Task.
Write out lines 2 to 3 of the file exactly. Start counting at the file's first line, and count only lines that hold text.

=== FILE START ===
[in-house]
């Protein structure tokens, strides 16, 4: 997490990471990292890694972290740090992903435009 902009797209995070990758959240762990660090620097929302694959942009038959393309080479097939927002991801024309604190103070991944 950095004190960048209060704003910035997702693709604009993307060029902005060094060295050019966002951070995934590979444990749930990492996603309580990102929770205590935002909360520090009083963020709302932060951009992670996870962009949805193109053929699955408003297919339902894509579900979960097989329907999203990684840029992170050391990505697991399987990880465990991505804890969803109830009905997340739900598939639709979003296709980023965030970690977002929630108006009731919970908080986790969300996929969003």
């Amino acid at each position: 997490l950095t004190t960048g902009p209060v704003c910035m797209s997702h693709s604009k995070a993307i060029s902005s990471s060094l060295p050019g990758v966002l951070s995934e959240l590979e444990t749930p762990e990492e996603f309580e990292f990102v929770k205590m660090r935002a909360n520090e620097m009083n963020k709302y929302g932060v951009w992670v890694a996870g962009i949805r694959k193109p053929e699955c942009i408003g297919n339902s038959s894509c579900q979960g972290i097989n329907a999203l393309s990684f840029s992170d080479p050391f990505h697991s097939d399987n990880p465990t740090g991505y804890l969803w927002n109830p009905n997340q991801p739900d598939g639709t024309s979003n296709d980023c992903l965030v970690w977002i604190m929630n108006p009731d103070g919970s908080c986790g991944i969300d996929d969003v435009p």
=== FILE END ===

């Protein structure tokens, strides 16, 4: 997490990471990292890694972290740090992903435009 902009797209995070990758959240762990660090620097929302694959942009038959393309080479097939927002991801024309604190103070991944 950095004190960048209060704003910035997702693709604009993307060029902005060094060295050019966002951070995934590979444990749930990492996603309580990102929770205590935002909360520090009083963020709302932060951009992670996870962009949805193109053929699955408003297919339902894509579900979960097989329907999203990684840029992170050391990505697991399987990880465990991505804890969803109830009905997340739900598939639709979003296709980023965030970690977002929630108006009731919970908080986790969300996929969003």
């Amino acid at each position: 997490l950095t004190t960048g902009p209060v704003c910035m797209s997702h693709s604009k995070a993307i060029s902005s990471s060094l060295p050019g990758v966002l951070s995934e959240l590979e444990t749930p762990e990492e996603f309580e990292f990102v929770k205590m660090r935002a909360n520090e620097m009083n963020k709302y929302g932060v951009w992670v890694a996870g962009i949805r694959k193109p053929e699955c942009i408003g297919n339902s038959s894509c579900q979960g972290i097989n329907a999203l393309s990684f840029s992170d080479p050391f990505h697991s097939d399987n990880p465990t740090g991505y804890l969803w927002n109830p009905n997340q991801p739900d598939g639709t024309s979003n296709d980023c992903l965030v970690w977002i604190m929630n108006p009731d103070g919970s908080c986790g991944i969300d996929d969003v435009p």